Fri Feb 22, 2013, 09:30 AM
steve2470 (30,067 posts)
Supreme Court could gut key protection for minority voters
Delores Freelon had been a reliable voter for decades. But in 2011, her home state of South Carolina passed a restrictive photo ID law that threatened to prevent her from casting a ballot. Freelon’s driver’s license was set to expire later that year, and she couldn’t get a new one without a birth certificate. But like many older African-Americans born in the rural south, her birth certificate had no first name on it. Though Freelon had a Social Security card, a Medicare card, and a state health insurance card all bearing her name, she appeared to be out of luck.
In the end, Freelon was able to vote last fall. That’s because the federal government stepped in and stopped South Carolina’s law from going into effect. To do so, it relied on Section 5, a provision of the Voting Rights Act (VRA) that allows the Justice Department and the courts to block any election changes made by certain states and jurisdictions with a history of discrimination, if the change is deemed to harm minority voting rights.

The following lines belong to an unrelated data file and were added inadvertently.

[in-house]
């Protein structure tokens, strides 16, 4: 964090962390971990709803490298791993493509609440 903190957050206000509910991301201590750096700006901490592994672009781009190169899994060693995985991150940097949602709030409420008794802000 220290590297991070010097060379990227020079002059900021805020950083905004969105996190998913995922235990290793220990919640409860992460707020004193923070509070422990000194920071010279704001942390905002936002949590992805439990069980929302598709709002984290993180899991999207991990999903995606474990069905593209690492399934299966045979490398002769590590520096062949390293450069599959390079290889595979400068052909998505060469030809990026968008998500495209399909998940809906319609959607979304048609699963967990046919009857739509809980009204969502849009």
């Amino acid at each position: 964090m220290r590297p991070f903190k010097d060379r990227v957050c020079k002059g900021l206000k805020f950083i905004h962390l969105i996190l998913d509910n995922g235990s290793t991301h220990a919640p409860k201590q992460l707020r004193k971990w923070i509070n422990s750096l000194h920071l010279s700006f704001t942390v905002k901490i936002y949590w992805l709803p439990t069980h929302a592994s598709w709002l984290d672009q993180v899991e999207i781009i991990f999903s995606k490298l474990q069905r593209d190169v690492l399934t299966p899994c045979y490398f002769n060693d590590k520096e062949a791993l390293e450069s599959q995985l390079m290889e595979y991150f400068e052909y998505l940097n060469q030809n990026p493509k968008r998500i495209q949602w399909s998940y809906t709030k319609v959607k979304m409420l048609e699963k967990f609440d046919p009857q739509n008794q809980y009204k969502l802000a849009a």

For nearly half a century, since not long after the days of literacy tests and other tactics designed to prevent blacks from voting, Section 5 has helped ensure that racial minorities have an equal voice at the ballot box, voting-rights advocates say. But that could end soon. On Wednesday, the Supreme Court will begin hearing arguments in Shelby County v. Holder, in which an Alabama county, backed by an array of conservative interests, argues that Section 5 is unconstitutional and should be scrapped.
In recent years, Republicans have pulled out a slew of tactics—from voter ID laws like South Carolina’s, to purges of voting rolls, to reductions in early voting—designed to make it harder for Democratic-leaning groups to vote. But getting rid of Section 5 would represent the voter-suppression movement’s biggest victory yet, and would mark a major step backwards on a core civil-rights issue that many Americans assumed was long since decided.
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Response to steve2470 (Original post)
Fri Feb 22, 2013, 10:08 AM
graham4anything (11,464 posts)
2. And Ralph Nader said Gore and Bush are the same.
this is the direct cause of that logic.
May the 3rdpartyite fracturous never be allowed to duplicate what happened in 2000.